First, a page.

For us sysadmins it is important to create scripts on the fly and make things work. By working in an ad-hoc way, our scripts will get lost, not cured and especially not searchable.

Initial tools setup

To better organize our code some personal best practices follow:
Environment: Windows
Install and download TortoiseGit and of course GIT. While installing GIT just select the defaults for you.

Saving code

For every single script it is a better idea to integrate or put all its relative files in a separate folder. Then put all these folders in a single one named: scripts.

After installing TortoiseGIT it is a good idea to go with the First Start wizard.
Select the defaults and in the “configure user information” screen input your name and a valid email address.

The next thing to do is to integrate all your scripts in a GIT repo. With the help of TortoiseGIT this can be easily achieved with only the right click of the mouse

And you are done with the repository creation.

After each working sessions it is a good idea to commit your work. With TortoiseGIT again this can be easily done by a mouse right-click.

Then fill out the commit screen with an appropriate message and then click commit

The commit confirmation screen will show up.

Do the same steps (commit) after each coding session to save your work and your coding history.

Pushing code remotely

After working locally, you might consider storing your code in a server repo. A good one is at GitLab which offers private repos for free.


Build open source clouds with 4 OpenStack guides and tutorials

Every time you turn around, it seems like there’s a new open source project which might be of value to a cloud administrator. A huge number of these projects fall under the umbrella of OpenStack, the open source cloud toolkit.
Fortunately, there are plenty of tools out there to help with growing your OpenStack knowledge base, from meetups and in-person training, to mailing lists and IRC channels, to books, websites, and the official documentation.
Adding to that list are many individual members of the OpenStack community who are sharing their own tutorials, guides, and other helpful information across their own blogs and community sites. In order to help you keep up with these, every month takes a look a the latest community-created educational content for OpenStackers and brings it to you here.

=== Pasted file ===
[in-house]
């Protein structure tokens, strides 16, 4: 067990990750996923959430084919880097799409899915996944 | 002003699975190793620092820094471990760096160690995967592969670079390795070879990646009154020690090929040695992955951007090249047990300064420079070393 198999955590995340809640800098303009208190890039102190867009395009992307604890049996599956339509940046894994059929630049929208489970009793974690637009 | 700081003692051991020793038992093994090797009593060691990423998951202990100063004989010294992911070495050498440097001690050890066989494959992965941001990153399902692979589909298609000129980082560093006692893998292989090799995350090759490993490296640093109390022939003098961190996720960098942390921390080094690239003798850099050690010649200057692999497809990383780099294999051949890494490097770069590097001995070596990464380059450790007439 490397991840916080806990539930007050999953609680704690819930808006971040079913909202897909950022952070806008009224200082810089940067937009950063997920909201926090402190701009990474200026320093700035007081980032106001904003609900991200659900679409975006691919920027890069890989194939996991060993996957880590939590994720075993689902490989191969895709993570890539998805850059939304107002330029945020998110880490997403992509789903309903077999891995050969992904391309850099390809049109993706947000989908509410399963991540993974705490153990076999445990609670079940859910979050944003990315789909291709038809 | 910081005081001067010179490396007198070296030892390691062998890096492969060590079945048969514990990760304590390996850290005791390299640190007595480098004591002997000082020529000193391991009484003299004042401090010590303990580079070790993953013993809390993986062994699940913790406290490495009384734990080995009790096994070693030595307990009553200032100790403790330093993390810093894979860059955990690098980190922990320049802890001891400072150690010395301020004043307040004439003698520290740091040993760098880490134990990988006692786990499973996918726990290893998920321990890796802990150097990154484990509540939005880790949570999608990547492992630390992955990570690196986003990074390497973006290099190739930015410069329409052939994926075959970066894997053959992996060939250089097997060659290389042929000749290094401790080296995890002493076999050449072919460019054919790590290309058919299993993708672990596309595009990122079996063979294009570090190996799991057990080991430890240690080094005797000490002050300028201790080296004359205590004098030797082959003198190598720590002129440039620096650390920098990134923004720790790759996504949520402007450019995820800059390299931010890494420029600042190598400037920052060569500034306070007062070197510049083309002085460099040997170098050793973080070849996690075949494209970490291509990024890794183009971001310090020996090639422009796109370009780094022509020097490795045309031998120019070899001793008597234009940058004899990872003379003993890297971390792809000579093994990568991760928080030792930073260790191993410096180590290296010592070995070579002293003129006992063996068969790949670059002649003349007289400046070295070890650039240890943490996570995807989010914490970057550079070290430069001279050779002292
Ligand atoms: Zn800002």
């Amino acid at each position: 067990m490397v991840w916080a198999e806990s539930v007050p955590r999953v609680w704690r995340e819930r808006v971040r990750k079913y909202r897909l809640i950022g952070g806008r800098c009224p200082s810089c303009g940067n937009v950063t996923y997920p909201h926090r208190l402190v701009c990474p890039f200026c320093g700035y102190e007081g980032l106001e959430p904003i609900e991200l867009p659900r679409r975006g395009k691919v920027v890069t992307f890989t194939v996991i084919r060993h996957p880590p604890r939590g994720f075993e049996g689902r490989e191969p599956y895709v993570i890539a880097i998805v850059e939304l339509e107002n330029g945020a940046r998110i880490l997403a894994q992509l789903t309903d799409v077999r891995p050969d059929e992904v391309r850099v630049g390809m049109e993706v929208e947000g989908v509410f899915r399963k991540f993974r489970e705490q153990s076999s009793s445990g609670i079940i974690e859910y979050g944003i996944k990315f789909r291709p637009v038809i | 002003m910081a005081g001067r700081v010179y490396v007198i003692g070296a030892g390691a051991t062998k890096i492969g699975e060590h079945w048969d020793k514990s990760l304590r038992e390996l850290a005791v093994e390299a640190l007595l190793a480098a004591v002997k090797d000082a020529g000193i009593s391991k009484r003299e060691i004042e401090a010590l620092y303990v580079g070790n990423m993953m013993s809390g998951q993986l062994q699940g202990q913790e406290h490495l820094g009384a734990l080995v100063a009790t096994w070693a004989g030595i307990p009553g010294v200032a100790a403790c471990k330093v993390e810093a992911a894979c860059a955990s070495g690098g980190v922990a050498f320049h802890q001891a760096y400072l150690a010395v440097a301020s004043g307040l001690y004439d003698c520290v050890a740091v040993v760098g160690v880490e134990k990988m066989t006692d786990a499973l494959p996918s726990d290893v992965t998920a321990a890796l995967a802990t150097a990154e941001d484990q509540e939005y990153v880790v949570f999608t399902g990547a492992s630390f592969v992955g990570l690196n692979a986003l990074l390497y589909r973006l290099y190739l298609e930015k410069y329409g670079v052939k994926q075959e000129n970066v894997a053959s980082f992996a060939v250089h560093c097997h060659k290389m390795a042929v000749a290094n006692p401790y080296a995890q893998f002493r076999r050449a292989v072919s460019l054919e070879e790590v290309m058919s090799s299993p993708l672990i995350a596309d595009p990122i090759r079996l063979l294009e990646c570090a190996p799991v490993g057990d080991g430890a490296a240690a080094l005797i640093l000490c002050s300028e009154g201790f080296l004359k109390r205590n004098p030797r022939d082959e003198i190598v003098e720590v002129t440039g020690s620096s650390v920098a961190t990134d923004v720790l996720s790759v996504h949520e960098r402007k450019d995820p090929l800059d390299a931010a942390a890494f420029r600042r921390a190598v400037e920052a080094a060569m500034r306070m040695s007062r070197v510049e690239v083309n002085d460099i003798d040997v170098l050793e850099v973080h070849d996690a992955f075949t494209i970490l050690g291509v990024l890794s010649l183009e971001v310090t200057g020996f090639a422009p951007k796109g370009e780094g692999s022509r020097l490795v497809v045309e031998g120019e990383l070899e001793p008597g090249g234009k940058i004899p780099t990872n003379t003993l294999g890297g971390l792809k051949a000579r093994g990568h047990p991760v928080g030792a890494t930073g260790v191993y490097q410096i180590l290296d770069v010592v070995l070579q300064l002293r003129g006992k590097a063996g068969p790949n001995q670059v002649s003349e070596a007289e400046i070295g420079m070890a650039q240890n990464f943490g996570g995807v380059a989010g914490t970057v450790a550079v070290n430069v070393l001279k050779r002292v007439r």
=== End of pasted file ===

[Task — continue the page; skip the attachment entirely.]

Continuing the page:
• One of the more interesting aspects of OpenStack is that it really is a composable toolkit of different projects which are designed to be used in conjunction with one another but which can provide value to other projects outside of OpenStack itself. One great example of that are OpenStack’s storage projects, which can be used independently of OpenStack or swapped out within an OpenStack cloud. Recently, John Griffith provided a great tutorial for how OpenStack’s Cinder block storage project can be used with Docker and Linux container systems.
  • One of the challenges that comes up in having so many different interchangeable parts, particularly with storage components, is knowing how to choose the right one for your needs and the needs of your cloud’s users. Learn all about the various factors that are important to consider in this guide to selecting a storage backend for OpenStack.
  • Mistral provides a workflow service within OpenStack, which the TripleO project recently adopted in the most recent release cycle. Like any cloud project, the team encountered a few unexpected hiccups along the way, and documented them in this look at debugging Mistral in TripleO.
  • One challenge of a large project like OpenStack with a diversity of contributors, often working on pseudo-independent projects is that the code base can reflect a variety of different coding styles and bring ambiguities related to uncertainties in the code. Various automated tools can help to reign this in; one such tool, Eslint, is specifically oriented towards JavaScript code. Learn how to implement Eslint for your OpenStack project’s JavaScript-based sections.